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Planning for 2020-21 – never too early to start!

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24 June 2020

By Colin Lewis, Head of Technical Services, Fitzpatricks Private Wealth
June 2020

With the end of the financial year upon us, now is a good time to get your ‘financial house’ sorted for 2020-21. Good financial planning is a year-round consideration, not just a June 30 event!

So, what’s in store? What are the super opportunities and considerations for the new tax year?

For the new financial year, the pre-tax concessional contributions (CCs) cap remains unchanged at $25,000. So, you and/or your employer may contribute up to this amount, regardless of how much you have in the super system, i.e. your total superannuation balance (TSB).

If you are earning more than $263,157 and receiving compulsory Superannuation Guarantee (SG) contributions from two or more employers, you can ask an employer to stop paying SG – to avoid beaching the CCs cap – provided at least one of them continues to do so. However, only do this if you can negotiate more salary because paying tax on something is better than getting nothing at all!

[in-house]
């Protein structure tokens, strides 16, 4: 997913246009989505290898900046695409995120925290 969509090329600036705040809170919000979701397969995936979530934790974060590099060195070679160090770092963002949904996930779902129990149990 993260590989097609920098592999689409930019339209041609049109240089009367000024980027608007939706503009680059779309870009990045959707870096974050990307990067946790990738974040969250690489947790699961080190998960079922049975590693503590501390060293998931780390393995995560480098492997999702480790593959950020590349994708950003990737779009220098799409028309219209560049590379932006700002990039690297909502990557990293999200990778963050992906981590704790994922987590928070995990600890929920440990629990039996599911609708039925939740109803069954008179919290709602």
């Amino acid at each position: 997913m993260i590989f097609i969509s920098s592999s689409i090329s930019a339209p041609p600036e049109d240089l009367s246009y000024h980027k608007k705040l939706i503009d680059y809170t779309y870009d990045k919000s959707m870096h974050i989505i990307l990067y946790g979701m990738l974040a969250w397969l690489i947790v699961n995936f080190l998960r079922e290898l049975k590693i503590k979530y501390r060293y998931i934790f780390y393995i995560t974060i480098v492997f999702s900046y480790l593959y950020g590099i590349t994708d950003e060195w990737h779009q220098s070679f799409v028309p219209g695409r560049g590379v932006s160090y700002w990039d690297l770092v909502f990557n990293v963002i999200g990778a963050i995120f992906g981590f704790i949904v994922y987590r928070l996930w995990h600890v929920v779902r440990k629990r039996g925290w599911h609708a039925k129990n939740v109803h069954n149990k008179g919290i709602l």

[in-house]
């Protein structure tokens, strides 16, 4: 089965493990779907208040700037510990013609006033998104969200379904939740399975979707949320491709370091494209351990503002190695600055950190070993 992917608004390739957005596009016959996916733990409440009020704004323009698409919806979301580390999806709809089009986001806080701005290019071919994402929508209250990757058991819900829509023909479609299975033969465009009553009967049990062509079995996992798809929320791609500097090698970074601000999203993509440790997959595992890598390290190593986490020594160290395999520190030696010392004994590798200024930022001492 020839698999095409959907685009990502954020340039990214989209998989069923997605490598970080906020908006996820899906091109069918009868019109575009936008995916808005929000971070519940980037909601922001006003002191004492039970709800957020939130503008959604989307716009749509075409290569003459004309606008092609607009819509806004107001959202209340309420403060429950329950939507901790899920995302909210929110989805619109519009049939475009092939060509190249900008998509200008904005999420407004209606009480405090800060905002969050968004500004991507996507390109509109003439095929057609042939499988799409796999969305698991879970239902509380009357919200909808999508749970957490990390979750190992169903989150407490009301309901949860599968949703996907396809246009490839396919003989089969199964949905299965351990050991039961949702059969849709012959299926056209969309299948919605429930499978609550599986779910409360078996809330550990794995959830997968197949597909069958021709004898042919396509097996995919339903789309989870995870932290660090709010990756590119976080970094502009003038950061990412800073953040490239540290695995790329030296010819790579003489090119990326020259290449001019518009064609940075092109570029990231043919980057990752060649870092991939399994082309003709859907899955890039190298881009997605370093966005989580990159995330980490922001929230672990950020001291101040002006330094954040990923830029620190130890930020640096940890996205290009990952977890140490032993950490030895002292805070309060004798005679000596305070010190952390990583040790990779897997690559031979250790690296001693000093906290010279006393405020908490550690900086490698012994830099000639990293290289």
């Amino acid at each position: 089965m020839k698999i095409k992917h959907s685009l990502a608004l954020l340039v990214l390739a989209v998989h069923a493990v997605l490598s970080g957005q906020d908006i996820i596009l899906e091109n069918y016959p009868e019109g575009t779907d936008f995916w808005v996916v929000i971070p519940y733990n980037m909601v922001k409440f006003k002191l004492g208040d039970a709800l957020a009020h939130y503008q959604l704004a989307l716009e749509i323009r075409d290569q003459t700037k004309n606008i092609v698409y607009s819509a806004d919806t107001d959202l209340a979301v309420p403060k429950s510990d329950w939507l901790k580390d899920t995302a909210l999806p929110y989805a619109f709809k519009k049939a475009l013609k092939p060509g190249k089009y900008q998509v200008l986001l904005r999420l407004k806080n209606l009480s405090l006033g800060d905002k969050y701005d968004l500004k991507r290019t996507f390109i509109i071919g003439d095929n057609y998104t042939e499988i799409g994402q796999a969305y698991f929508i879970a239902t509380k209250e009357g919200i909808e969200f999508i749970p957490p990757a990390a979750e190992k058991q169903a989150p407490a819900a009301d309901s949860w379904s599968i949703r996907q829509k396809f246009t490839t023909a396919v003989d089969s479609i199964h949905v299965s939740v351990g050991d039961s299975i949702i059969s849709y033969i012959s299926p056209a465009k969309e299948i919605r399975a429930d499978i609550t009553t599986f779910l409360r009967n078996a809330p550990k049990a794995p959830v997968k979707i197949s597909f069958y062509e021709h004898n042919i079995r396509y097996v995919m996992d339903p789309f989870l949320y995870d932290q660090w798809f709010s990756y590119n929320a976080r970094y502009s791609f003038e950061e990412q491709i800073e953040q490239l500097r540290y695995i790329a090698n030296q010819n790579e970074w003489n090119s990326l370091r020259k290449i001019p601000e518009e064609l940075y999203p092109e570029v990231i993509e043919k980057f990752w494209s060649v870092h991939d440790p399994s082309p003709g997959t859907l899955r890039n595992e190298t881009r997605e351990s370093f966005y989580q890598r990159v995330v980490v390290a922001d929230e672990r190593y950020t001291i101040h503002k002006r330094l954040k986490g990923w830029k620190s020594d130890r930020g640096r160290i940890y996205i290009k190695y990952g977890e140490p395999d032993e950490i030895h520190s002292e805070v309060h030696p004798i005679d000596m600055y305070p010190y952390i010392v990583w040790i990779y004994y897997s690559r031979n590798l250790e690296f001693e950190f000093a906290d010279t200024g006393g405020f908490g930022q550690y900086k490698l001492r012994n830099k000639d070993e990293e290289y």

Any unused CCs cap amounts from 2018-19 and 2019-20 can be used in 2020-21 if your TSB is less than $500,000 at 30 June 2020.

From 1 July 2020, the good news is the age the work test comes into play has increased two years. So, if you wish to contribute, you must satisfy the work test – 40 hours of gainful employment in 30 consecutive days – if you’re aged 67 (up from 65) to 74.

If you won’t meet the work test in 2020-21, but met it in 2019-20 and have a TSB below $300,000 at 30 June 2020, you may make voluntary contributions under the ‘work test exemption’, provided you did not contribute using this exemption in 2019-20.

If you wish to top-up your super you can make salary sacrifice contributions, provided your employer offers this, and/or a personal deductible contribution.